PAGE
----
NYCSportsNation
I think the title says it all for hockey fans: We are now over three months without the NHL, without the AHL, NCAA hockey never finished and we still have a 2019-20 regular season to complete and award a Stanley Cup.

This is the way it’s always been, right?  Well, sports fans get used to the new “normal” in the world of sports.  The reality is that nobody –  commissioners, teams, players unions, or the players themselves have any real plan of when and where they can resume the NHL season.

There have been many ideas floating around in the past month, or so that can make a hockey fan’s head swim.  First,  there was the idea to move the NHL out to North Dakota or somewhere isolated.  That in itself created a possible logistical nightmare – sorry North Dakota residents. Still, your state is out in the middle of nowhere, which means limited hotels for players and staff, limited hockey arenas, limited news media, and a potential disaster for the NHL.  There is also the new specter of Covid-19 outbreaks in rural areas in the United States, which makes isolated areas no longer a viable choice to resume the hockey season.


The 24 team tournament is still being floated around as another choice to end the regular season and move into the playoffs.

The top 24 teams will play in a “March Madness” style tournament; when the top teams start advancing, they could play a best-of-5 series, and then the final teams standing could play for the Stanley Cup Finals.


However, many fans and players alike may feel that this type of tournament is more of a “Coronavirus Cup” than the Stanley Cup, and hockey purists may also bemoan how a winner is chosen this year.  Again, we all have to remember that there is a new “normal,” which is anything but typical compared to years past.  If the NHL, along with the NBA, are able to finish this season out and award some sort of champion it will be a logistics and public relations miracle.

NHL commissioner Gary Bettman was recently quoted by NHL.com that the league is looking at “probably eight or nine different places” to handle “a dozen or so teams in one location” so the NHL is still trying to figure out how and where to bring this season to a logical conclusion.  Again, cities across North America have varying issues regarding Covid-19 with some regions still in a virtual lockdown while other parts of the United States have literally opened up to many daily functions.  Nowhere in North America has opened up to large crowds, however, so the NHL staff will have to figure out how to stop the financial bleeding and resume what’s left of this season as quickly as possible before 2020 turns into 2021.

Other major issues still linger and could adversely affect any attempt to resume the NHL season any time soon.  Fully 17% of the NHL players are not in North America currently and there will have to be international cooperation on a grand scale in order for these players to return and start playing hockey again.  Countries such as Sweden, which originally resisted many of the Covid-19 pandemic restrictions that have existed in Europe and North America, now has a huge spike in new Covid-19 cases and Swedish players may be prohibited from returning to their NHL teams.  Movement across the U.S.-Canadian border may also be troublesome as the governmental and public health officials from both nations are going to have to work together in order for the NHL to resume play.  Frequent Covid-19 testing of all players, staff, officials, and arena workers will also be certainly mandatory for any resumption of play.  This may not play well with local populations who have been struggling to obtain testing while the NHL is able to move “to the front of the line” simply in order to bring hockey back to the fans.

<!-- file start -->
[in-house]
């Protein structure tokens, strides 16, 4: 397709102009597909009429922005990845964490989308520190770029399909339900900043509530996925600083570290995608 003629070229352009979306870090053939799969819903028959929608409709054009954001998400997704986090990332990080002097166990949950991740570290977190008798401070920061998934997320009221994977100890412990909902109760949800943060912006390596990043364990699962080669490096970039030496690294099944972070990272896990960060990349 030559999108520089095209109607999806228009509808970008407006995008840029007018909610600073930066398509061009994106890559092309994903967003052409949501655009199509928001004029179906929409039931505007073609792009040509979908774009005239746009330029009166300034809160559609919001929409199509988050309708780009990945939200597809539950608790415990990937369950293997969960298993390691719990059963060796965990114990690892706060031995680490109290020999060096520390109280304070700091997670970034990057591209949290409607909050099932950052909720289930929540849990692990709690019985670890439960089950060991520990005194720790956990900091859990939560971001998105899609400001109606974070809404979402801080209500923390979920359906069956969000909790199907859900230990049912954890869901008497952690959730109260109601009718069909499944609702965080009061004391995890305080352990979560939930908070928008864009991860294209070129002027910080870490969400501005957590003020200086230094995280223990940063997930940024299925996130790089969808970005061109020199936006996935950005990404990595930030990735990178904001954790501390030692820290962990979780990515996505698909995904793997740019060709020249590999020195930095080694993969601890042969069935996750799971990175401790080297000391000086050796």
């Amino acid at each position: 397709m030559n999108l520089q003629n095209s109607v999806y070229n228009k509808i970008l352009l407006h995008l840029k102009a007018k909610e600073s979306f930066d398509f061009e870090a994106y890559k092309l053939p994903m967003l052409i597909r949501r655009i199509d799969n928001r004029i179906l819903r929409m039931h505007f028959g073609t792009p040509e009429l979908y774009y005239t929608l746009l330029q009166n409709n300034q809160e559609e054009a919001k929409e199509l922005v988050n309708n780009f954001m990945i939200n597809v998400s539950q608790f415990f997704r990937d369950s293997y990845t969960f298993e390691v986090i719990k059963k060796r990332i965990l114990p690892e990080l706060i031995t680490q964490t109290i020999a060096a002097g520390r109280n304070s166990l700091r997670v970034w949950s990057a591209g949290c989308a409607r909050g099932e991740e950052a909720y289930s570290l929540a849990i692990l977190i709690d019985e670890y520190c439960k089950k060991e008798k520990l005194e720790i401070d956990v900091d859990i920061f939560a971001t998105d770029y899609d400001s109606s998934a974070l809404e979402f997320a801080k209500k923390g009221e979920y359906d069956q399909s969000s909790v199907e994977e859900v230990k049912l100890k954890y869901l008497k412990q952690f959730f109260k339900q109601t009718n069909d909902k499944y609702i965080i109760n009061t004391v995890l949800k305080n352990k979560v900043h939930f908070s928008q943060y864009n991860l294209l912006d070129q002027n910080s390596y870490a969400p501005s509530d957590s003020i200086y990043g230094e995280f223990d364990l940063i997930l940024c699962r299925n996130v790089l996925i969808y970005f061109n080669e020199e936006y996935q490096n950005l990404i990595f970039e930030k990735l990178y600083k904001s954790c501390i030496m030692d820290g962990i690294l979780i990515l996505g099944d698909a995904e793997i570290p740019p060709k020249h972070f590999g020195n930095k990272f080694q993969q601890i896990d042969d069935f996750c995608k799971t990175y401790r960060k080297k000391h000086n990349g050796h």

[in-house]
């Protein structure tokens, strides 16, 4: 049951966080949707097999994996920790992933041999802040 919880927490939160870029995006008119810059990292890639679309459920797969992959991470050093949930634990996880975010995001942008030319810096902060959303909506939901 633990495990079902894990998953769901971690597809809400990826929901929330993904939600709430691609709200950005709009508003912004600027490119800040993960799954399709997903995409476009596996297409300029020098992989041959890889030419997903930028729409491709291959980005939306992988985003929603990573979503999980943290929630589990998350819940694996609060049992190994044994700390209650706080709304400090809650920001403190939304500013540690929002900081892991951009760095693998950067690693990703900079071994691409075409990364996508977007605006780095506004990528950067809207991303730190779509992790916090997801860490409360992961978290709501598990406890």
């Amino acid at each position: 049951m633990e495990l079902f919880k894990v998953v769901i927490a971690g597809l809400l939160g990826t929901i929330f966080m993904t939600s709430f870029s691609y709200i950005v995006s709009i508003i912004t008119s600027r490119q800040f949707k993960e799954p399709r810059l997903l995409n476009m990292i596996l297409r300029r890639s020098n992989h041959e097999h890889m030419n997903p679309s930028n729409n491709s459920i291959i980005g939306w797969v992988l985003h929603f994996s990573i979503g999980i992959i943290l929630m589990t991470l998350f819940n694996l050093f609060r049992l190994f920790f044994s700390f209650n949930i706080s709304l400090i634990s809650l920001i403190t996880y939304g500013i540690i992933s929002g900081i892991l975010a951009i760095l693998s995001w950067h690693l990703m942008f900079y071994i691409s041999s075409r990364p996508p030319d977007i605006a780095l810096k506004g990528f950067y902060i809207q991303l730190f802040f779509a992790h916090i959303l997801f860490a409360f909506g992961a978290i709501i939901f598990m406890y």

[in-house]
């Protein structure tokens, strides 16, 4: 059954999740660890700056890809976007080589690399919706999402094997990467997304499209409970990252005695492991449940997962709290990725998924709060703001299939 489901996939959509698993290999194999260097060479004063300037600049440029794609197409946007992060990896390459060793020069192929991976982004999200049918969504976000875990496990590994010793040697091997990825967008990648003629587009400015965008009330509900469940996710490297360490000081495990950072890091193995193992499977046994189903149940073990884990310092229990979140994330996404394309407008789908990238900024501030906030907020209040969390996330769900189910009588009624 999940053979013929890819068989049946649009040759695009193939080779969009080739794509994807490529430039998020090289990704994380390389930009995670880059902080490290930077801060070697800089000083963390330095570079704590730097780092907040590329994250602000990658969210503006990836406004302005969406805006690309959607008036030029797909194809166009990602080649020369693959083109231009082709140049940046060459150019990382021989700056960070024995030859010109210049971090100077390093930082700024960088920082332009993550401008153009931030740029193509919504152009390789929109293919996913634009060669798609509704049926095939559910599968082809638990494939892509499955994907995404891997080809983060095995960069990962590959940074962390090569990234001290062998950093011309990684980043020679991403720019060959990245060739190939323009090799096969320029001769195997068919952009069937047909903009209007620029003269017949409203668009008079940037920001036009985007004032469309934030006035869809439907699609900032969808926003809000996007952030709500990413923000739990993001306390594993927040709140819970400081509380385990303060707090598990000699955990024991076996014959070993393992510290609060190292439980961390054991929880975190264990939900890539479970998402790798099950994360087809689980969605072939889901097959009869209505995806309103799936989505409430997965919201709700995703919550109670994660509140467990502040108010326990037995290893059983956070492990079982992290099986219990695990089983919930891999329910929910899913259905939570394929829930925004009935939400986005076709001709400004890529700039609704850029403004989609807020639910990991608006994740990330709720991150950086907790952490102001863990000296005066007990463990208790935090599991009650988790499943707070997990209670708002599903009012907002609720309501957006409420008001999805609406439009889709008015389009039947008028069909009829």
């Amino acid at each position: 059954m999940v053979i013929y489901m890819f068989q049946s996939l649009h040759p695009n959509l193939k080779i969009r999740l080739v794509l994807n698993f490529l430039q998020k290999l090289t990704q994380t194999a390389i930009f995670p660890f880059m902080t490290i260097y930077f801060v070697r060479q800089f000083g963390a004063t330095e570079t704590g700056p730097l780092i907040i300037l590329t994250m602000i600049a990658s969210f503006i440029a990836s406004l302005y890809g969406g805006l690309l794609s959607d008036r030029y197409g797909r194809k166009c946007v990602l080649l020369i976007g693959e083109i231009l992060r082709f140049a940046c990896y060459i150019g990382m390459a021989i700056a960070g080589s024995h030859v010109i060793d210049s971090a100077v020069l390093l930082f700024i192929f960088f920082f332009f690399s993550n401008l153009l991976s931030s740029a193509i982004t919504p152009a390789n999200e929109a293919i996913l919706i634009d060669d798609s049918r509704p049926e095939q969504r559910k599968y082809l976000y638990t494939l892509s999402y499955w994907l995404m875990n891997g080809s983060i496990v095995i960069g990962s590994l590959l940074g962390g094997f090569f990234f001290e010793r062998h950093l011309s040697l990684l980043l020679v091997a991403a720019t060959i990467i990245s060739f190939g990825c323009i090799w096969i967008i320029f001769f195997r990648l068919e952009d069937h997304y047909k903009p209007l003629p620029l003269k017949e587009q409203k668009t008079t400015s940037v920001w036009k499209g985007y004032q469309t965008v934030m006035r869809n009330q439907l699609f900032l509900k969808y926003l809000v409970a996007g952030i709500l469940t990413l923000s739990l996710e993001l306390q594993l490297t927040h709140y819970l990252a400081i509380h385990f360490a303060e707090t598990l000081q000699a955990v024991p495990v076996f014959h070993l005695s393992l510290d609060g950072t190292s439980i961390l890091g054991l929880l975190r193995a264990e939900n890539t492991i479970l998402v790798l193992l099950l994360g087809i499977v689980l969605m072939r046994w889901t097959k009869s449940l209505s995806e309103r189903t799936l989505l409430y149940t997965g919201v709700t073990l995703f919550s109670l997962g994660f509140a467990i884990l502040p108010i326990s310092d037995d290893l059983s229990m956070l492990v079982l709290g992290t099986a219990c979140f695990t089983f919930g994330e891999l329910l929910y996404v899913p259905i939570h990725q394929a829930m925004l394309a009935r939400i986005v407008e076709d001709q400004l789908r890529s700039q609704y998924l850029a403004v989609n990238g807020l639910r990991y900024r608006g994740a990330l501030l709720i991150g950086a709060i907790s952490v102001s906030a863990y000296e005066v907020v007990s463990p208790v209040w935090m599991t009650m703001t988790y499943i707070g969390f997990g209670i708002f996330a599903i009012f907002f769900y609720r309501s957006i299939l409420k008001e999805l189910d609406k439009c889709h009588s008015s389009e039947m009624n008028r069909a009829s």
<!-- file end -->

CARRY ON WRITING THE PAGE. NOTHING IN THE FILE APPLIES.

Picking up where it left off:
The logistics of staging hockey games is still another major issue and will carry over into how the NBA, MLB, NFL, and college sports will be able to resume any type of fan attendance.  How far will fans need to be spread out?  Will fans be required to wear masks?  Will sanitizers be used throughout the arenas and stadiums?  Will food and beverages be served?  These questions still linger on how to bring sports back to live crowds.


A final issue that the NHL and the NHLPA need to work out is the timing of this season’s completion and how it may affect the 2020-21 season.  If NHL players have to play all summer and into the fall, will there be a break for them before moving into training camp for next season?  As the professional sports leagues look to figure out how and where to play, the final question each league including the NHL needs to answer is “when?”


One final effect of the current pandemic may be the altering of sports as they relate to seasons.
Sports traditions that fans cherish as seasonal rites may be gone for good or at least as long as the COVID-19 virus keeps rearing its ugly head into our lives.

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